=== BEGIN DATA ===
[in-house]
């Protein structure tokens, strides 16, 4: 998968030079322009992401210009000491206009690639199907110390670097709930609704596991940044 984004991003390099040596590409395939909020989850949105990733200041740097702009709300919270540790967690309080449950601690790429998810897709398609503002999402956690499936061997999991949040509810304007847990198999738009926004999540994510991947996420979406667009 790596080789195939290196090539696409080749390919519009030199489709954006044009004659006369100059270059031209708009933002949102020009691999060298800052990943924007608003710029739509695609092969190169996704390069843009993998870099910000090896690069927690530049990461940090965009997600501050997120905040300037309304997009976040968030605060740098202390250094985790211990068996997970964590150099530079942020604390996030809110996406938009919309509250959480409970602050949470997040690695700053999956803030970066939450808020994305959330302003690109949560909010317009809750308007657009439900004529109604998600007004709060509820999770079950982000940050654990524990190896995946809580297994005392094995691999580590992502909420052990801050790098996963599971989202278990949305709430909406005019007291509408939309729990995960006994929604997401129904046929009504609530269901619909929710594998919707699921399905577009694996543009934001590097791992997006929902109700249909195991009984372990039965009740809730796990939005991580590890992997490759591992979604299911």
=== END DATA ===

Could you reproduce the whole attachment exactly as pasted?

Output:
[in-house]
């Protein structure tokens, strides 16, 4: 998968030079322009992401210009000491206009690639199907110390670097709930609704596991940044 984004991003390099040596590409395939909020989850949105990733200041740097702009709300919270540790967690309080449950601690790429998810897709398609503002999402956690499936061997999991949040509810304007847990198999738009926004999540994510991947996420979406667009 790596080789195939290196090539696409080749390919519009030199489709954006044009004659006369100059270059031209708009933002949102020009691999060298800052990943924007608003710029739509695609092969190169996704390069843009993998870099910000090896690069927690530049990461940090965009997600501050997120905040300037309304997009976040968030605060740098202390250094985790211990068996997970964590150099530079942020604390996030809110996406938009919309509250959480409970602050949470997040690695700053999956803030970066939450808020994305959330302003690109949560909010317009809750308007657009439900004529109604998600007004709060509820999770079950982000940050654990524990190896995946809580297994005392094995691999580590992502909420052990801050790098996963599971989202278990949305709430909406005019007291509408939309729990995960006994929604997401129904046929009504609530269901619909929710594998919707699921399905577009694996543009934001590097791992997006929902109700249909195991009984372990039965009740809730796990939005991580590890992997490759591992979604299911």